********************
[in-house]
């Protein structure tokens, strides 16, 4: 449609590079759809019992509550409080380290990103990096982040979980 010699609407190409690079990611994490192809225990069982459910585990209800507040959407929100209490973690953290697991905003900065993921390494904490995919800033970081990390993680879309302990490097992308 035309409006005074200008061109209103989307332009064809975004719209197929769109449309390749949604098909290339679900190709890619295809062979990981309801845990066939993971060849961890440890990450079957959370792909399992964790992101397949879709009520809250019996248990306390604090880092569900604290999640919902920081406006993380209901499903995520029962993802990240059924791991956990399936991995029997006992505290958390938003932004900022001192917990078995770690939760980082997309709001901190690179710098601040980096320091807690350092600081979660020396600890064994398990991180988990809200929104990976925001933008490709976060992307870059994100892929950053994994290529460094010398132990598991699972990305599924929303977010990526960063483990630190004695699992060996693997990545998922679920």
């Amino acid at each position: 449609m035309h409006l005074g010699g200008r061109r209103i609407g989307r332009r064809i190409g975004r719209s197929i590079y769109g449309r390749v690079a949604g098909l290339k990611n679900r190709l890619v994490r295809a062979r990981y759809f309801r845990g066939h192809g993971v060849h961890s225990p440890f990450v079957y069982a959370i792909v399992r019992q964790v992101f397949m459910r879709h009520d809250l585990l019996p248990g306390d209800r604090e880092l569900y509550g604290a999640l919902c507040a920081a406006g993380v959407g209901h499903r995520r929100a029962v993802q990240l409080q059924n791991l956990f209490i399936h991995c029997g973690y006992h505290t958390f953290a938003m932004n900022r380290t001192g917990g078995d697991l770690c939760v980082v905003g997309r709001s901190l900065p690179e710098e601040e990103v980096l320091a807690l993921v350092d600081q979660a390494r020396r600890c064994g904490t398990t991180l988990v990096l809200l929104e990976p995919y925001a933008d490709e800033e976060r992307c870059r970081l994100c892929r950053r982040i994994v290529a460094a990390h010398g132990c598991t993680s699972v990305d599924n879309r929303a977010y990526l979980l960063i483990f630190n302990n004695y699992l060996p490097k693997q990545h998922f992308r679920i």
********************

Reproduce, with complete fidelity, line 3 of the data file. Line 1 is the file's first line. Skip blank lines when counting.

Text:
């Amino acid at each position: 449609m035309h409006l005074g010699g200008r061109r209103i609407g989307r332009r064809i190409g975004r719209s197929i590079y769109g449309r390749v690079a949604g098909l290339k990611n679900r190709l890619v994490r295809a062979r990981y759809f309801r845990g066939h192809g993971v060849h961890s225990p440890f990450v079957y069982a959370i792909v399992r019992q964790v992101f397949m459910r879709h009520d809250l585990l019996p248990g306390d209800r604090e880092l569900y509550g604290a999640l919902c507040a920081a406006g993380v959407g209901h499903r995520r929100a029962v993802q990240l409080q059924n791991l956990f209490i399936h991995c029997g973690y006992h505290t958390f953290a938003m932004n900022r380290t001192g917990g078995d697991l770690c939760v980082v905003g997309r709001s901190l900065p690179e710098e601040e990103v980096l320091a807690l993921v350092d600081q979660a390494r020396r600890c064994g904490t398990t991180l988990v990096l809200l929104e990976p995919y925001a933008d490709e800033e976060r992307c870059r970081l994100c892929r950053r982040i994994v290529a460094a990390h010398g132990c598991t993680s699972v990305d599924n879309r929303a977010y990526l979980l960063i483990f630190n302990n004695y699992l060996p490097k693997q990545h998922f992308r679920i």